Shells contain multicolored spirals throughout their entirety.  Spiderwebs, which I find the most intriguing and beautiful, create mandalas with a circular pattern beginning in the middle and working its way outward.  What makes them extra eye-catching is when the dewdrops (I don’t know why I’m focusing on dewdrops here but I guess I am) are glistening in the sunlight.  It just adds something extra to the whole image.

I could go on and on about this but instead, you can check out this link:

http://www.mandalasforthesoul.com/nature-mandalas/

If you’re as into this stuff as I am, I recommend checking out the rest of the website while you’re at it!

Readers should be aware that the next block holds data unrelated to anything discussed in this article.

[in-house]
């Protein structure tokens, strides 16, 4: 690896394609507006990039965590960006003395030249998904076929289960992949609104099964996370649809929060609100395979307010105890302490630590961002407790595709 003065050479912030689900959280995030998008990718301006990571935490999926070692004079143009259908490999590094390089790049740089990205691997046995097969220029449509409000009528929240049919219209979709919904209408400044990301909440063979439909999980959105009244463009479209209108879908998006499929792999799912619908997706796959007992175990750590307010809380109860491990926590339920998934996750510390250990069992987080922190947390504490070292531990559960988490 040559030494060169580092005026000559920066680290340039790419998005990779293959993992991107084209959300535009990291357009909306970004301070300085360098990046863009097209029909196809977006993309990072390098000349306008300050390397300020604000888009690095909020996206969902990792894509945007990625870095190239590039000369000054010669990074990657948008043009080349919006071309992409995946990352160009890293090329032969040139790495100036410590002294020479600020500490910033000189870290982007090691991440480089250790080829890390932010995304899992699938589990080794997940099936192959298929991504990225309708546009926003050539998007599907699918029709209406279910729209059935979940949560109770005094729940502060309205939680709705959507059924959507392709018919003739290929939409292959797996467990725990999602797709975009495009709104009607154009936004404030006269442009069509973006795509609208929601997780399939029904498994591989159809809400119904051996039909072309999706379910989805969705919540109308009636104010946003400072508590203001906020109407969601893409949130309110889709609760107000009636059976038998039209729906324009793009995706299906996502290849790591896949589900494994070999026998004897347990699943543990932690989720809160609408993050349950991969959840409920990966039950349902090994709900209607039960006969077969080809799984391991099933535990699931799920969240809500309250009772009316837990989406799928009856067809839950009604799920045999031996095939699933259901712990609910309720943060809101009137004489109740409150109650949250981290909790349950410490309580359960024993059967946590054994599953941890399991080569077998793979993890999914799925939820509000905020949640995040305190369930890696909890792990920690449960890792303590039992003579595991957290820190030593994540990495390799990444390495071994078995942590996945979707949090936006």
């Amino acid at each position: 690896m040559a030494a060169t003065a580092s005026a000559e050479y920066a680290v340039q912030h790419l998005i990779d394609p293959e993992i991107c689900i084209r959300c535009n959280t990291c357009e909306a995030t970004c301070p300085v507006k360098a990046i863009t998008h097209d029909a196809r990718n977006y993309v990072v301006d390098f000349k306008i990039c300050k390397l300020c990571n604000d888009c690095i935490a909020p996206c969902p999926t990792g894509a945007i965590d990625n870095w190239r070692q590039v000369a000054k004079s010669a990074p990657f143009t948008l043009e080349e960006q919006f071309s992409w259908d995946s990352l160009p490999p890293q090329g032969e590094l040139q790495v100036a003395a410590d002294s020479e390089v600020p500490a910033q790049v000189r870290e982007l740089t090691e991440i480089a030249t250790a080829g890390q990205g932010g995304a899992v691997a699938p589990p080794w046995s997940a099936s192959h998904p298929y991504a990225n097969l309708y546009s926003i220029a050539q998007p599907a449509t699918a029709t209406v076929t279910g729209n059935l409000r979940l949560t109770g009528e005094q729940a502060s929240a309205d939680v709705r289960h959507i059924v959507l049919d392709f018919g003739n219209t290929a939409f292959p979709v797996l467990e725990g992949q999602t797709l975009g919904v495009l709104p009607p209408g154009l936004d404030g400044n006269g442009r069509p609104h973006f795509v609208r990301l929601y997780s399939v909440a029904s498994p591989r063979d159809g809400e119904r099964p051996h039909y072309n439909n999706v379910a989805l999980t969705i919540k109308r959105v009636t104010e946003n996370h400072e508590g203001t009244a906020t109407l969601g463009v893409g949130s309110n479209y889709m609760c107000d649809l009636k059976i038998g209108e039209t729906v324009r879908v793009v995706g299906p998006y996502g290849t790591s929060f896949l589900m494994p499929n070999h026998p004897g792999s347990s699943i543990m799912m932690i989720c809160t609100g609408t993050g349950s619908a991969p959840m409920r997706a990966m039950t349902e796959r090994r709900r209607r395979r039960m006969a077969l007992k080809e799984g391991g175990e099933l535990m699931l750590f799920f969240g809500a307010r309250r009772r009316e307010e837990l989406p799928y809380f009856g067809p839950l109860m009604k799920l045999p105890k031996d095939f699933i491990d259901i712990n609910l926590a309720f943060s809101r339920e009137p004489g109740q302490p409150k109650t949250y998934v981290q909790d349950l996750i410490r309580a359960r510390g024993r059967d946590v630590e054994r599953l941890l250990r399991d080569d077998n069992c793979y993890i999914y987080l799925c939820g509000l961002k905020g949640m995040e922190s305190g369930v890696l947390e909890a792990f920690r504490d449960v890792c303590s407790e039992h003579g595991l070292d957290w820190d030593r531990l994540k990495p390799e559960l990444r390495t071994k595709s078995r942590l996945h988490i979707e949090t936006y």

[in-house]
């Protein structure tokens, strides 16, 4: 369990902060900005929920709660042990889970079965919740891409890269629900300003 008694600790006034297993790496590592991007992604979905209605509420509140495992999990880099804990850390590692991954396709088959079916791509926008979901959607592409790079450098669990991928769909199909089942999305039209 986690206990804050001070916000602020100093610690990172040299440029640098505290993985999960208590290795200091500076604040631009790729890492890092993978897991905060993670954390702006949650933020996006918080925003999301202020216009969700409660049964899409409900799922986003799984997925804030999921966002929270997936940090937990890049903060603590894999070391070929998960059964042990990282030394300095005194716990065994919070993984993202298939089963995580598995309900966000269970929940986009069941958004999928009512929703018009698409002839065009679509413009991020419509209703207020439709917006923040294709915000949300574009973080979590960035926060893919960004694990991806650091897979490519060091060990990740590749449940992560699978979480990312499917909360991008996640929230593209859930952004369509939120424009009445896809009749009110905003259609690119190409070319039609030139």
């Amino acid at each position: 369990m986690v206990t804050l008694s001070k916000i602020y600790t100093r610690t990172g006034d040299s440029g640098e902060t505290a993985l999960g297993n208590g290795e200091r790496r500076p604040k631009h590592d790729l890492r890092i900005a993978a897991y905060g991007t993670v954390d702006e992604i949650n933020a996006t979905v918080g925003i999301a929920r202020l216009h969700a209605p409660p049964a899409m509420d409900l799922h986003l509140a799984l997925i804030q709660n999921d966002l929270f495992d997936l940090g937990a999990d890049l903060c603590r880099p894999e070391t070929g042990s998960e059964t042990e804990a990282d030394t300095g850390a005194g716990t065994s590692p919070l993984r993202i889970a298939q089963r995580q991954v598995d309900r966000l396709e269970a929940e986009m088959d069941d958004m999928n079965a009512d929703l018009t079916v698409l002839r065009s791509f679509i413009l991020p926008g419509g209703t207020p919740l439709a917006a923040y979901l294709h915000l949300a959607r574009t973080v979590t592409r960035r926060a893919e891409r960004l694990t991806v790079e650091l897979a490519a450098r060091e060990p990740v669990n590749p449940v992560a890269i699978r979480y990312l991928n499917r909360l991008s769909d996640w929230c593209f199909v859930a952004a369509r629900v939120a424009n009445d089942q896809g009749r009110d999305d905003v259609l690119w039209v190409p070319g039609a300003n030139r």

Playing Around with the Four Color Theorem

First of all, I wanna give a quick shoutout to this dope snow storm that made me leave my house and go to Barnes and Noble just to have WiFi to post this. You rock!!!!!!

Anyways, the only thing I wanted to do today was play around with this four color theorem.  So… I researched some different aspects about it to widen my horizons.  We all know that the four color theorem is the idea that you can color in any reasonable map on a plane with just four distinct colors.  But how was this discovered and what happened in order for us to come to that conclusion?

In 1852, the theorem was brought up as a possible answer to this question of whether or not this was actually possible, but was not proven until over a CENTURY later in 1976 when it was the first major theorem to be proved using a computer.  How cool is that?